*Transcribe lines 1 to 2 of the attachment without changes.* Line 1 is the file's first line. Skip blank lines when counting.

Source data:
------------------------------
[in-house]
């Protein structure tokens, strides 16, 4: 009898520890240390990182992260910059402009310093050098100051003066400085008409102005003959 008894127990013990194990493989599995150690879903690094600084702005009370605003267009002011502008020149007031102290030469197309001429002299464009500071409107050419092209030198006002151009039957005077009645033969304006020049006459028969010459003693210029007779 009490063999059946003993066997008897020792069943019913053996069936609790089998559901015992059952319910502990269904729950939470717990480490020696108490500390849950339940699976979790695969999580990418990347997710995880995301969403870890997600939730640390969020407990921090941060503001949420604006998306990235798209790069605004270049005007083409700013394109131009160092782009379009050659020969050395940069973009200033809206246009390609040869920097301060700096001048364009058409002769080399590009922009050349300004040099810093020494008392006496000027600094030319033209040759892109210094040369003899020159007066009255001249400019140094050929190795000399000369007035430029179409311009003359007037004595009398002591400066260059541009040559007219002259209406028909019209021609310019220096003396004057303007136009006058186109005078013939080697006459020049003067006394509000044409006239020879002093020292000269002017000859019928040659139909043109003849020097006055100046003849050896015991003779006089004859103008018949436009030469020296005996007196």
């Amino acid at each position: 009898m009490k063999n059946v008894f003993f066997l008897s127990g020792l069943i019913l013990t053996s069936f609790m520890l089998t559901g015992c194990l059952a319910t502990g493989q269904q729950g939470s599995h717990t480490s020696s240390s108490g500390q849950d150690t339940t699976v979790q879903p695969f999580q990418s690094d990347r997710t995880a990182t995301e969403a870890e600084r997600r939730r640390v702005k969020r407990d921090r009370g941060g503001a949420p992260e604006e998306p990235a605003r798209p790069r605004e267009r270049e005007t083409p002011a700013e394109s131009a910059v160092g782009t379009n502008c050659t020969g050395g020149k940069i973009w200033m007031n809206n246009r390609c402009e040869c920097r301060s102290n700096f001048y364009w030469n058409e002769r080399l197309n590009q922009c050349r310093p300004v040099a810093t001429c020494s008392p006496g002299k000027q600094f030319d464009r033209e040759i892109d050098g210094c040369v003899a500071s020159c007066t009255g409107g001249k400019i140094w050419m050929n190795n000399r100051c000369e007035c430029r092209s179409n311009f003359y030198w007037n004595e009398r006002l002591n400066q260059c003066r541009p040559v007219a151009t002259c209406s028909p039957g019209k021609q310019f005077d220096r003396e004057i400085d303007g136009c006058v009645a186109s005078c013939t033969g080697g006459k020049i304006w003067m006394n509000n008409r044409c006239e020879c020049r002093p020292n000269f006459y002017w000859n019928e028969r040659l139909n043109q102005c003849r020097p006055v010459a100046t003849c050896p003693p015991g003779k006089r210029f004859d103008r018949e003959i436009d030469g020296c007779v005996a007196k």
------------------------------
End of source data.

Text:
[in-house]
């Protein structure tokens, strides 16, 4: 009898520890240390990182992260910059402009310093050098100051003066400085008409102005003959 008894127990013990194990493989599995150690879903690094600084702005009370605003267009002011502008020149007031102290030469197309001429002299464009500071409107050419092209030198006002151009039957005077009645033969304006020049006459028969010459003693210029007779 009490063999059946003993066997008897020792069943019913053996069936609790089998559901015992059952319910502990269904729950939470717990480490020696108490500390849950339940699976979790695969999580990418990347997710995880995301969403870890997600939730640390969020407990921090941060503001949420604006998306990235798209790069605004270049005007083409700013394109131009160092782009379009050659020969050395940069973009200033809206246009390609040869920097301060700096001048364009058409002769080399590009922009050349300004040099810093020494008392006496000027600094030319033209040759892109210094040369003899020159007066009255001249400019140094050929190795000399000369007035430029179409311009003359007037004595009398002591400066260059541009040559007219002259209406028909019209021609310019220096003396004057303007136009006058186109005078013939080697006459020049003067006394509000044409006239020879002093020292000269002017000859019928040659139909043109003849020097006055100046003849050896015991003779006089004859103008018949436009030469020296005996007196």